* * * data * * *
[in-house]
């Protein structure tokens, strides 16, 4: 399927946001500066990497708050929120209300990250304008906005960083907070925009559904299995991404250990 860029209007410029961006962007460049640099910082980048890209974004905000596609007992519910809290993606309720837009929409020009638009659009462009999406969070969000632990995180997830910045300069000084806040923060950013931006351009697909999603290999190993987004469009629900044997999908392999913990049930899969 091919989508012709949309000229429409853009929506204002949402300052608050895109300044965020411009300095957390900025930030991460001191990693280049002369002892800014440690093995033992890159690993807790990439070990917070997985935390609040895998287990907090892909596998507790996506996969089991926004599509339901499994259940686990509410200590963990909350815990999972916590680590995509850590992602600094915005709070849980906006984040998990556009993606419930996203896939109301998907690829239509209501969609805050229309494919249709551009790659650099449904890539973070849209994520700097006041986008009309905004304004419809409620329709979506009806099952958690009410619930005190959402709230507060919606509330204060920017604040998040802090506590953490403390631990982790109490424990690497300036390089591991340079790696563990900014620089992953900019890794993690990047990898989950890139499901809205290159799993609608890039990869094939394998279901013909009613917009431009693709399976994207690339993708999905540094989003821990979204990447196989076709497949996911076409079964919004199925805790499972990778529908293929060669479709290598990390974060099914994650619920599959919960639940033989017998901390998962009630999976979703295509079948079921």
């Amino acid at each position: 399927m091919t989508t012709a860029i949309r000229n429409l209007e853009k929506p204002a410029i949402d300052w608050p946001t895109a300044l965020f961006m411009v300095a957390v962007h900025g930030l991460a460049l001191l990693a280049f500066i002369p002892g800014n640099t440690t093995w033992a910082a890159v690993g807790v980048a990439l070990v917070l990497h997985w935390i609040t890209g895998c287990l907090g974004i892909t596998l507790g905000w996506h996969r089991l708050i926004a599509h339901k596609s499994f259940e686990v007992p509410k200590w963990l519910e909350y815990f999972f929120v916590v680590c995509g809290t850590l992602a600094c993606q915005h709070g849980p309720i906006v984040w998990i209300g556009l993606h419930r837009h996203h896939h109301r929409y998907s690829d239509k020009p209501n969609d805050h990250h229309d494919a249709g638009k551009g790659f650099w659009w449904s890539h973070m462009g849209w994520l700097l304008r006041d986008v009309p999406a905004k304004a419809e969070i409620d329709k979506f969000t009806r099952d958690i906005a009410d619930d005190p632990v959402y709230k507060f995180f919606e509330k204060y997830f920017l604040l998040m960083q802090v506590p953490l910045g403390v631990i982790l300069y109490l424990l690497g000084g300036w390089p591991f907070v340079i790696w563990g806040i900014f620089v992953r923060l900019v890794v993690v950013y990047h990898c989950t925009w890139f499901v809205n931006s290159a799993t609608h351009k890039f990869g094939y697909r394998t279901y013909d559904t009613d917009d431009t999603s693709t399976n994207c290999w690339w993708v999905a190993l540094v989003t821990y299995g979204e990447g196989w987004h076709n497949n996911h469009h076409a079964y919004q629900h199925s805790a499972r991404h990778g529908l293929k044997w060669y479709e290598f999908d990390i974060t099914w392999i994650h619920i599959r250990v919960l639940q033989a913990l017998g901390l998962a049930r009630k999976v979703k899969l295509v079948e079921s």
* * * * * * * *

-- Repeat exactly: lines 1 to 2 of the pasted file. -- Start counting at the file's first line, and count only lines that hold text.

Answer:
[in-house]
């Protein structure tokens, strides 16, 4: 399927946001500066990497708050929120209300990250304008906005960083907070925009559904299995991404250990 860029209007410029961006962007460049640099910082980048890209974004905000596609007992519910809290993606309720837009929409020009638009659009462009999406969070969000632990995180997830910045300069000084806040923060950013931006351009697909999603290999190993987004469009629900044997999908392999913990049930899969 091919989508012709949309000229429409853009929506204002949402300052608050895109300044965020411009300095957390900025930030991460001191990693280049002369002892800014440690093995033992890159690993807790990439070990917070997985935390609040895998287990907090892909596998507790996506996969089991926004599509339901499994259940686990509410200590963990909350815990999972916590680590995509850590992602600094915005709070849980906006984040998990556009993606419930996203896939109301998907690829239509209501969609805050229309494919249709551009790659650099449904890539973070849209994520700097006041986008009309905004304004419809409620329709979506009806099952958690009410619930005190959402709230507060919606509330204060920017604040998040802090506590953490403390631990982790109490424990690497300036390089591991340079790696563990900014620089992953900019890794993690990047990898989950890139499901809205290159799993609608890039990869094939394998279901013909009613917009431009693709399976994207690339993708999905540094989003821990979204990447196989076709497949996911076409079964919004199925805790499972990778529908293929060669479709290598990390974060099914994650619920599959919960639940033989017998901390998962009630999976979703295509079948079921």